Uninvited: Living Loved When You Feel Less Than, Left Out, And Lonely, by Lysa TerKeurst
[Note: This book was provided free of charge by BookLook/Thomas Nelson Publishers in exchange for an honest review.]
I am of deeply mixed opinions when it comes to this book. On the one hand, there is a lot, perhaps too much, that I can identify with in this author. She writes from a painfully honest sense of vulnerability, including a lot of awkward and embarrassing and uncomfortable experiences from her life, including parental abandonment, the breakup of friendships, romantic troubles, the fear of rejection, insecurity, problems in communication, and the like. She makes some comic hay out of her difficulties, and includes a great deal of helpful scriptures and stories that help frame her struggles, like the stories of Hannah and Abigail (which takes up at least two chapters of this book). On the other hand, the author strays from encouraging if awkward personal stories to painfully trite, even offensive, advice. The author would have been better served to stick with the stories, and try not to give rehashed and warmed over motivational advice, although the author meant this as a motivational book, so her use of tedious cliché is perhaps to be expected for the genre. This book appears to be written for overly emotional women with daddy issues , and it will likely encourage its target audience.
The contents of this book are organized somewhat haphazardly, and it appears, at least when one gets to the end, that the real core of the book is in the “bonus chapter” that some people are likely not to read at all. The chapters have all kinds of cutesy titles, dealing with questions of honesty, questions we must consider, dealing with our paranoid fears that others hate us, feeling alone in a crowded room, dealing with trust issues and the breakup of friendships into years of cold silence, the disruption of normal life, corrective experiences, dealing with the hurt of rejection, working to feel unthreatened by the success of others, things we must remember when we are rejected, our enemy’s plan against us, miracles in the mess, moving through the in-between periods of life, wanting to run away, and dealing with the fact that what we think will fix us does not actually do so. After this, the author transitions into her real point, talking about what it is like to live with her and encouraging the reader to take an assessment in how it is like for others to live with them, and a chart of corrective experiences. Intermixed with a lot of personal stories, perhaps a bit too personal, is terrible advice that sounds like the rehashing of clichés from people like Stephen Covey and Jim Rohn. Thankfully, the stories are sufficiently engaging that one can almost forgive the author’s total lack of creativity in framing this advice for the reader.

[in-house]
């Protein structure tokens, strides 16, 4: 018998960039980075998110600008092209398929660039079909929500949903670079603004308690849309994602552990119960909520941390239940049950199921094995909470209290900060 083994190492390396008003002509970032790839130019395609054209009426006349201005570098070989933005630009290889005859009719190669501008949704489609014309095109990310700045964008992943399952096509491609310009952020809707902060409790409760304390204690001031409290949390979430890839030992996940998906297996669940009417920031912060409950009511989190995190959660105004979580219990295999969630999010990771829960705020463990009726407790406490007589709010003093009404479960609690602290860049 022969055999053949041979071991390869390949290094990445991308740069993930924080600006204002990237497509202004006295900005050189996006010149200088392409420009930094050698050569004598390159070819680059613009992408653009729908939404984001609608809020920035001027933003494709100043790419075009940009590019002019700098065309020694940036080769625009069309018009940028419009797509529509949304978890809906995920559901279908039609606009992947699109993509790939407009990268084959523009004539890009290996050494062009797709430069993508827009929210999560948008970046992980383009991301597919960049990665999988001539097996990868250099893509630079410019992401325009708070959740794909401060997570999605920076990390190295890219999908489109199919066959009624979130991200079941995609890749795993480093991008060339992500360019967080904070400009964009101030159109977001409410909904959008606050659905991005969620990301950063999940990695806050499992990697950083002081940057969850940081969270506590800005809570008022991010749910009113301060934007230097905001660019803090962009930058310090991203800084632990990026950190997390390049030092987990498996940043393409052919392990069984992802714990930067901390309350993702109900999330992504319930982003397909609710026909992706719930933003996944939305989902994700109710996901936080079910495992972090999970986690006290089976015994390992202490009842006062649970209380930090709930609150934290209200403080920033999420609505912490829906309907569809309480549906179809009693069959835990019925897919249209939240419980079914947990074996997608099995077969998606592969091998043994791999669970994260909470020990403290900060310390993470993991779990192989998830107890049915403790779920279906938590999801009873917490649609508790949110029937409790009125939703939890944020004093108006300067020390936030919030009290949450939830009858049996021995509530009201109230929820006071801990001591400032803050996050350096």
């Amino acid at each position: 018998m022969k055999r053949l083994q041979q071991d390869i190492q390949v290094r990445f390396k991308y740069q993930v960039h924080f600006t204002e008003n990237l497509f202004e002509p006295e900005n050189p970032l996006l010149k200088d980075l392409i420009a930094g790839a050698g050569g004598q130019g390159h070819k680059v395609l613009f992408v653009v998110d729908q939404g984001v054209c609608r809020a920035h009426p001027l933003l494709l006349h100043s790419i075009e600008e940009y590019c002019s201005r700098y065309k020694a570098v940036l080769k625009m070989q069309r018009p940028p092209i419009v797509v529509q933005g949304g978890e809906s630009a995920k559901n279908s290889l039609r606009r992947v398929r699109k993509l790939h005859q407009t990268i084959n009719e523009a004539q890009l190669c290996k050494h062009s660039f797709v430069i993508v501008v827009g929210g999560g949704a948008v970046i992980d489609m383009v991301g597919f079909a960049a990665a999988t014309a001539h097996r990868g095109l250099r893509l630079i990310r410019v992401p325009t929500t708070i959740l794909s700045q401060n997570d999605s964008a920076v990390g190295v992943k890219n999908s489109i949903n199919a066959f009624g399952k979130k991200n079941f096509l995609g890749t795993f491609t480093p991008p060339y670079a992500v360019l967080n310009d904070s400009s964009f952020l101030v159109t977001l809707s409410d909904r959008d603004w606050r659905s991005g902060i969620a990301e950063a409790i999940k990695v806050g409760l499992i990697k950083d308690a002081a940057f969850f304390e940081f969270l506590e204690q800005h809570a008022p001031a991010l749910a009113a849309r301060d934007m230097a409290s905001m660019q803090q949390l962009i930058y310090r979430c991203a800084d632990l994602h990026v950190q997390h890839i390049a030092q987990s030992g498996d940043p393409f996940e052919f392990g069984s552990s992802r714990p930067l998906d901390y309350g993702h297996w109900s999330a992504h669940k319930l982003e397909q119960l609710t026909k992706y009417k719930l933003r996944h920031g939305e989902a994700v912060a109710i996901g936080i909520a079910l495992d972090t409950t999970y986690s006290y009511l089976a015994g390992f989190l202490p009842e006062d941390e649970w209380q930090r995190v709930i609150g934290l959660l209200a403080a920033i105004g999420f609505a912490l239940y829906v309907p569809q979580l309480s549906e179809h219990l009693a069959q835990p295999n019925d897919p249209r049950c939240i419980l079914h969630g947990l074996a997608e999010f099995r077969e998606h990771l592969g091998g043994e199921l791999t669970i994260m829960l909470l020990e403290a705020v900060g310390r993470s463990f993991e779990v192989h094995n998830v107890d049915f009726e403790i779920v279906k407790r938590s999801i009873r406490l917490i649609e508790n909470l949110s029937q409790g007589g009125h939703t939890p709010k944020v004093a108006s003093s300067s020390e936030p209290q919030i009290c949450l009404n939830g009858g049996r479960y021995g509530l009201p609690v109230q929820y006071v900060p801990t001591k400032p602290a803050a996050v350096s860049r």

The reader of this book is faced with the serious question of how this book is to be judged. Does the open and painful vulnerability on the part of the writer make one more compassionate and empathetic for her struggles and those like her, including a large portion of her reading audience, even when she spouts offensive self-help tripe to the reader as words of divine wisdom? Perhaps these clichés are what she uses to encourage herself, and she feels that others would be similarly helped by the advice, which is a woefully misguided interpretation. At the core, this book feels like a terrible self help book that masquerades as both a personal memoir of considerable honesty and an attempt to wrestle with and claim the biblical promises of comfort and help for believers, and the recognition that unpleasant rejection and difficult personal experiences can be the sign of a harsh but ultimately beneficial grace. This is a worthwhile insight, it should be noted, but it is unclear what sort of book the author is trying to write. If the structure of the book and its ultimate aims were more clear, and there were fewer clichés, this book would have a lot more to offer. Sadly, as it is, this book must be praised for its effort even if its execution falls short. Hopefully the author does not take a review like this one as a personal rejection, and rather sees it as an opportunity to improve, and to encourage herself with stale bromides she will hopefully not repeat in future efforts.
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